Mohawk (Movie Review)

Mohawk (Movie Review)
7 10


PLOT: During the war of 1812, a young Mohawk woman (Kaniehtiio Horn) and her two lovers, a fellow Mohawk, Calvin (Justin Rain) and English Indian agent, Joshua (Eamon Farren) battle a squad of bloodthirsty American soldiers.

REVIEW: Ted Geoghegan is a guy well known among us internet journos. A publicist long associated with the Fantasia Film Festival, he’s also a budding filmmaker, with his first feature, WE ARE STILL HERE, being notably well received and scoring solid distribution – not something easily achieved in the genre indie scene these days. MOHAWK is his sophomore effort, and a change of pace from his relatively straightforward horror first feature.

Described as a home invasion flick with North America the home, and Americans the invaders, MOHAWK is a revisionist period actioner, told with a modern perspective. It’s a strong leap forward for Geoghegan, who’s shot a sharp looking, technically accomplished feature with a pretty low-budget. Often, these types of movies look fine on your TV/devices, but don’t hold up on the big screen. MOHAWK is the exception. It looks great – with strong cinematography by Karim Hussein, who also shot HOBO WITH A SHOTGUN, episodes of “Hannibal”, THE ABC’S OF DEATH and ANTIVIRAL, and also has a memorable synth-score by indie horror go-to guy Wojciech Golczewski.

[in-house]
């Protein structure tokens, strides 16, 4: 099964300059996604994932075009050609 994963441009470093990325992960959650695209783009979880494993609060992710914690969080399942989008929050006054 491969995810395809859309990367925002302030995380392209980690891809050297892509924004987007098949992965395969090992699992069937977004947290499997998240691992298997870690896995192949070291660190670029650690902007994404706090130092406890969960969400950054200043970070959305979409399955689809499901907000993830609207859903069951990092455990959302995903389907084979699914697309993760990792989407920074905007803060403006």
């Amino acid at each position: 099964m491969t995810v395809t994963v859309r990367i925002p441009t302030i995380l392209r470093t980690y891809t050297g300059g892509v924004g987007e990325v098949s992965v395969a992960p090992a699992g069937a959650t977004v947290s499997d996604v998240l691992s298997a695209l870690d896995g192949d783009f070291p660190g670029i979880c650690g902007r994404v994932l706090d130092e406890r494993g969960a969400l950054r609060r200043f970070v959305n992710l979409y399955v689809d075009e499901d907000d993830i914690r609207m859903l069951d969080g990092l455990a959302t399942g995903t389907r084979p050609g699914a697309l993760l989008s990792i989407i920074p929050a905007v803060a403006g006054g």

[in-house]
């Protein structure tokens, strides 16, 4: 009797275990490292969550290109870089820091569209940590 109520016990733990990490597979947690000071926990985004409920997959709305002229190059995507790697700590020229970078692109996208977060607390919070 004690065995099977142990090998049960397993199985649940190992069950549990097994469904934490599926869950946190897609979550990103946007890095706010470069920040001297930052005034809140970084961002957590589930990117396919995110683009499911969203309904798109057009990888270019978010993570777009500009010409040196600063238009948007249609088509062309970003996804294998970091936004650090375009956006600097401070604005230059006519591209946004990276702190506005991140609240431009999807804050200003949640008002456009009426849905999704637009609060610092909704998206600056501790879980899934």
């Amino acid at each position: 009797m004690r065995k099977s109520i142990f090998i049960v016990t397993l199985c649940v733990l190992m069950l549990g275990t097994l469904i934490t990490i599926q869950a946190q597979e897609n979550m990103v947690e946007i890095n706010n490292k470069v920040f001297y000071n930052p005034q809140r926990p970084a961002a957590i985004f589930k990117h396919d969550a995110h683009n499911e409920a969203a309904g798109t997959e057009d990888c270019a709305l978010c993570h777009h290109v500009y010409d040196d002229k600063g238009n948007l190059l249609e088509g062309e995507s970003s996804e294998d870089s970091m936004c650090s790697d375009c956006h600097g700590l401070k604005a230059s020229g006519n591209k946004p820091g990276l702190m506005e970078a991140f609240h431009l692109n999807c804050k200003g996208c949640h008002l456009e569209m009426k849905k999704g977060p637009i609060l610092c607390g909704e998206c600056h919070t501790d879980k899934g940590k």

The overall pace of the film is good, with it running a taut ninety minutes, although I’ll admit to having found the first two thirds, which are more reality based, more interesting than the gore-heavy grand guignol finale. It takes a somewhat predictable detour into horror territory, which is probably a commercial necessity, but also snaps the tension somewhat as I was so invested in the heroes.

The three leads really do exceptional work, with Kaniehtiio Horn, who’s actually Mohawk, making a strong protagonist, as a First Nations woman fully liberated and ready to fight for what’s hers. Justin Rain, as her first nations lover is similarly good, as is Eamon Farren, in a much more heroic role than he’s currently playing on David Lynch’s “Twin Peaks: The Return.”

However, I did have a bit of a problem with the baddies – a ragtag gang of American militia men. With the exception of Noah Segan’s Yancy, none are terribly three dimensional, and a greater sense of conflict between them might have been more interesting. They look more like extras from FURY ROAD than 1812 era soldiers, but again – this keeps it more or a genre flick than an out-and-out drama. There’s certainly an arty version of this movie that could have been made, but this doesn’t aim to be that - and for what it is, Geoghegan and company did a really good job as it’s superior to most festival genre selections I’ve sat through this year (I think it would have been a solid pick for Sundance – whose midnight selection has been noticeably weak lately).

While it remains to be seen what kind of distribution MOHAWK will get, if you come across it I highly recommend it as an example of micro-budget action-horror done with a lot of heart and talent. It’s well worth taking a chance on.

Extra Tidbit: MOHAWK opens in select theaters and VOD on March 2nd



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